So I was getting bored with the other template so I changed it up to something a little more fresh. I hope you like! Also, I apologize for not keeping up with this blog of recent. I have been super, super busy. I graduated, got a job and am in the process of moving. Part of my new years resolution is to be better about posting more consistently. If you have any suggestions or would like to see anything additional added to this blog, please comment and let me know!
Lee Boroson, based in Brooklyn, has been creating these fun large inflatable installations since the 90s. Huge nylon structures filled with air and, for the most part, suspended from the ceiling, Boroson’s skills in engineering as well as his playfulness come together resulting in these very appealing dreamlike works.
From top to bottom:
Canopy, based on images of volcanic eruptions; Pleasure Grounds; Lake Effect; Giant’s Way; Graft; Integument, based on a 3d medical illustration of a cross section of human skin and depicts hair, follicles, pores, veins, arteries and dermis; and Liquid Sunshine.
Boroson currently has an installation titled Lunar Bower at The Phillips Collection in Washington, DC, and will have a large solo project at Mass MoCA in December 2013.
Sculptural Poems by Ragnhildur Johanns:
Icelandic artist Ragnhildur Jóhanns that is based in Reykyavik. This young visual and performance artist works books and poetry into most of her work. From text collages to sculptural pieces and performance works that include readings, Jóhanns takes the already beautiful books and makes interesting and beautiful artworks by painstakingly cutting strips of text and extending them past the book pages, or conversely, creating gaps and indents in the pages with the cutouts. The names of two of these series of works are Sculptural Poems and Visual Poetry.
AND if these artworks aren’t quirky enough for you, she’s also one of the Weird Girls from The Weird Girls Project!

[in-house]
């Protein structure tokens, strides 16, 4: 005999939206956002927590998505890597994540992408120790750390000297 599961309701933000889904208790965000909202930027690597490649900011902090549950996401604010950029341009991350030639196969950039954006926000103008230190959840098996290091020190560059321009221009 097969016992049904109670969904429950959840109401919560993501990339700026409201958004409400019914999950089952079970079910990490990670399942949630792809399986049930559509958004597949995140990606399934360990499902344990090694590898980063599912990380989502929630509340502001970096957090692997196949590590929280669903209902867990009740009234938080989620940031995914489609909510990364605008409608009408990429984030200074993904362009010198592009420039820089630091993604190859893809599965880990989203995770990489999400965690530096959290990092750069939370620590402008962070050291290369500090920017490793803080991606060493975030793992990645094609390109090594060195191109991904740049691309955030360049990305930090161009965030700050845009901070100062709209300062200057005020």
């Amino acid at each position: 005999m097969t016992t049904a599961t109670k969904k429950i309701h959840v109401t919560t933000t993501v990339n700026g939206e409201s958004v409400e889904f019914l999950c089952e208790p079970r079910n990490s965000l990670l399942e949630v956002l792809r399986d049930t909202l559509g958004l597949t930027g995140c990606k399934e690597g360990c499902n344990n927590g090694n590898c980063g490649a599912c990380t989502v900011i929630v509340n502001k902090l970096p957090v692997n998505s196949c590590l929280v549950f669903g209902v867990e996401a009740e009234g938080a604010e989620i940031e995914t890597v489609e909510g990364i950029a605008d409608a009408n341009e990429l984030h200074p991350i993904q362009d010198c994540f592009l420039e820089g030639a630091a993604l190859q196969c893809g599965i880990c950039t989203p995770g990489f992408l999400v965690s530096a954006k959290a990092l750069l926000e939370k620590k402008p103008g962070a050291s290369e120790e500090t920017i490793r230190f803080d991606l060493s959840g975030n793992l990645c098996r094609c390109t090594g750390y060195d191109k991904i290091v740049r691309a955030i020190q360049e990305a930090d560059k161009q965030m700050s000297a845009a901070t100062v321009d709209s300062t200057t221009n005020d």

Nicole Dextras is an environmental artist from Vancouver who works in a multitude of media including sculpture, interactive public art and photography. Her Ice Typography series consists of three-dimensional words fabricated in ice ranging in size from 8-foot high letters to 18-inch high. Apart from the striking aspect of these frozen letters standing tall in the outdoors, whether in a rural or urban landscape, is their shifting and transient quality.
From the artist’s statement:
The visual poetry in this series aims to subvert the authority of the English language and the commerce of signage by representing words as vulnerable and shifting. Ice Typography absorbs light, melts and eventually leaves no trace; these words have more in common with dreams and oral stories than linear language. Words cast in ice interrupt our literal narratives, allowing a more integrated reading of the land we inhabit, as opposed to the past and current commodification of land as limitless resource. This fundamental split in perception lies at the crux of our environmental crisis. I therefore choose to create within an ephemeral vernacular to accentuate the collective physical and psychological experience of flux and change.
There are many more of these installations on Nicole Dextras’ site here, and you can see time lapse videos of her Signs of Change series as they melt here.
“Photographer Alan Sailer works out of his garage shooting things with a high-speed pellet rifle and photographing the results using a homemade flash unit. An interesting series of photographs he has, titled ‘The War Against Christmas’, involves filling Christmas tree ornaments with various things and shooting them for unique explosions of texture and color.”